# Naive Bayes Classifier in Machine Learning

Naive Bayes Classifier in Machine Learning, we are going to discuss the prediction model based on Naive Bayes classification. The prediction model based on the Naive Bayes classification will be discussed in this lesson.

Naive Bayes is a classification method based on Bayes’ Theorem and the assumption of predictor independence.

The Naive Bayes model is simple to construct and is especially good for huge data sets. Consider Naive classification if you have a large dataset.

## Naive Bayes Classifier in Machine Learning Process Flow

Take an example, Imagine because of current weather, cricket match will happen or not? Now, we need to classify whether players will play the match or not based on weather conditions.

Convert the data set into a frequency table

1) Create a Likelihood table by finding the probabilities like play the match or not

2) Based on the Naive Bayes equation calculate the posterior probability for each class. The highest posterior probability in each class is the outcome of the prediction.

3) It is easy to use and fast to predict the class of test data set.

It performs well in the case of categorical input variables compared to the numerical variable(s).

Its required independent predictor variables for better performance.

Let’s see, how to execute Naïve Bayes classification in R?

```library(naivebayes)
library(dplyr)
library(ggplot2)
library(psych)```

### Getting Data

```data <- read.csv("D:/RStudio/NaiveClassifiaction/binary.csv", header = T)
```Launch Thickness Appearance Spreading Rank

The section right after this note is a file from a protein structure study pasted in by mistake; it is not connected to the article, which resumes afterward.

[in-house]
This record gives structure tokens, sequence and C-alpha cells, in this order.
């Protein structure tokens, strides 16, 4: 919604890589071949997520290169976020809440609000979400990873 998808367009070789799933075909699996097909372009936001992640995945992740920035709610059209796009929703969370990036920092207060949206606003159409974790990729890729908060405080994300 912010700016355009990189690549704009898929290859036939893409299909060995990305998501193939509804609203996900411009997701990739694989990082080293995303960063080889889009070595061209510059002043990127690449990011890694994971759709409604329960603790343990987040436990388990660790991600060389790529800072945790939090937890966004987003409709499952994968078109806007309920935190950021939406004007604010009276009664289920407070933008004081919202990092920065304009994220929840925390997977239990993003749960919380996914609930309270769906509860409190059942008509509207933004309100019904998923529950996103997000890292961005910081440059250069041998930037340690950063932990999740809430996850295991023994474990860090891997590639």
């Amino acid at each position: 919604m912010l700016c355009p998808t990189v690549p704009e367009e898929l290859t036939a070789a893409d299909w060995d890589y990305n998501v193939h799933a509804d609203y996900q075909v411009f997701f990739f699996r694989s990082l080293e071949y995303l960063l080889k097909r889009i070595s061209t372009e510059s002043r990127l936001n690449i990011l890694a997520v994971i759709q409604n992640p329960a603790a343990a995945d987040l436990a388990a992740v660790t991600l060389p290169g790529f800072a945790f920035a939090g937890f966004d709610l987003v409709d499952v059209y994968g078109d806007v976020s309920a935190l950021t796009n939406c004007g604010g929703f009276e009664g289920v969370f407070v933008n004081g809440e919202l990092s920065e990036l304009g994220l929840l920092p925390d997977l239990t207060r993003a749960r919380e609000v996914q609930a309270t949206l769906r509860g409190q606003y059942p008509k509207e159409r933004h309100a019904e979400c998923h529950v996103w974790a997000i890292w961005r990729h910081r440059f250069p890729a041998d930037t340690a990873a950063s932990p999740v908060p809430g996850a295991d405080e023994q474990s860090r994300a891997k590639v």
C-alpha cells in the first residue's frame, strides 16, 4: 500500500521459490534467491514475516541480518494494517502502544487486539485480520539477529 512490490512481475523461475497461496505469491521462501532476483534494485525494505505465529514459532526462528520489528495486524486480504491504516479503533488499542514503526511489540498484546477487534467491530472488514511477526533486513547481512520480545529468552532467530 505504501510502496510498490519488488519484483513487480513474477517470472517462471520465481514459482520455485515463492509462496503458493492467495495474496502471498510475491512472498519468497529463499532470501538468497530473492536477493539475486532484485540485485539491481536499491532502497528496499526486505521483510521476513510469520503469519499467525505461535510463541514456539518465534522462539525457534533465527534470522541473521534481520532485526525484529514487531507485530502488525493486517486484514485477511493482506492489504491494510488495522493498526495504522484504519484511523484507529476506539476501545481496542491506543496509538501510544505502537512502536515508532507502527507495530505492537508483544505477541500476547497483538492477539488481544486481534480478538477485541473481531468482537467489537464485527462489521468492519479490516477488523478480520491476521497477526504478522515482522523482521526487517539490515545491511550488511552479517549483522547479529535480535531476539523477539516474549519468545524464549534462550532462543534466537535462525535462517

0         6          9         8    2
0         5          8         7    2
0         8          7         7    2
0         8          8         9    1
0         9          8         7    2
0         7          7         7    2```

Let us understand the dataset, the dataset contains 5 columns.

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Launch- Response variable, 0 indicates product not launched and 1 indicates the product is launched

Thickness-product thickness score

Appearance-product appearance score

Rank-Rank of the product

### Frequency Identification

Let’s calculate the frequency of the response variable under each rank. The minimum frequency of each class is 5 required for analysis.

`xtabs(~Launch+Rank, data = data)`
```Rank
Rank
Launch  1  2  3
0 12 21 13
1 21 15 13```

In this all-cell frequencies are greater than 5 and ideal for further analysis.

Now just look at each variable class based on the str function

`str(data)`
```data.frame':  95 obs. of  5 variables:
\$ Launch             : int  0 0 0 0 0 0 0 0 0 0 ...
\$ Thickness          : int  6 5 8 8 9 7 8 8 8 8 ...
\$ ColourAndAppearance: int  9 8 7 8 8 7 9 7 9 9 ...
\$ EaseOfSpreading    : int  8 7 7 9 7 7 8 7 9 8 ...
\$ Rank               : int  2 2 2 1 2 2 2 2 1 2 ...```

Now you can see the data frame contains 95 (still small dataset you can try Naive Bayes for large datasets) observations of 5 variables.

The columns Launch and Rank are stored as integer variables. If these two variables appear as integer needs to convert into factor variables.

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```data\$Rank <- as.factor(data\$Rank)
data\$Launch <- as.factor(data\$Launch)```

One of the assumptions in the nave Bayes classification is that the independent variables are not highly correlated.

Remove the rank column in this scenario and test the predictor variables’ association.

### Visualization

`pairs.panels(data[-1])` Low correlation was observed between independent variables.

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#### Visualize the data based on ggplot

```data %>%
ggplot(aes(x=Launch, y=Thickness, fill = Launch)) +
geom_boxplot() +theme_bw()+
ggtitle("Box Plot")
``` The product got the highest score in the thickness got launched in the market.

```data %>%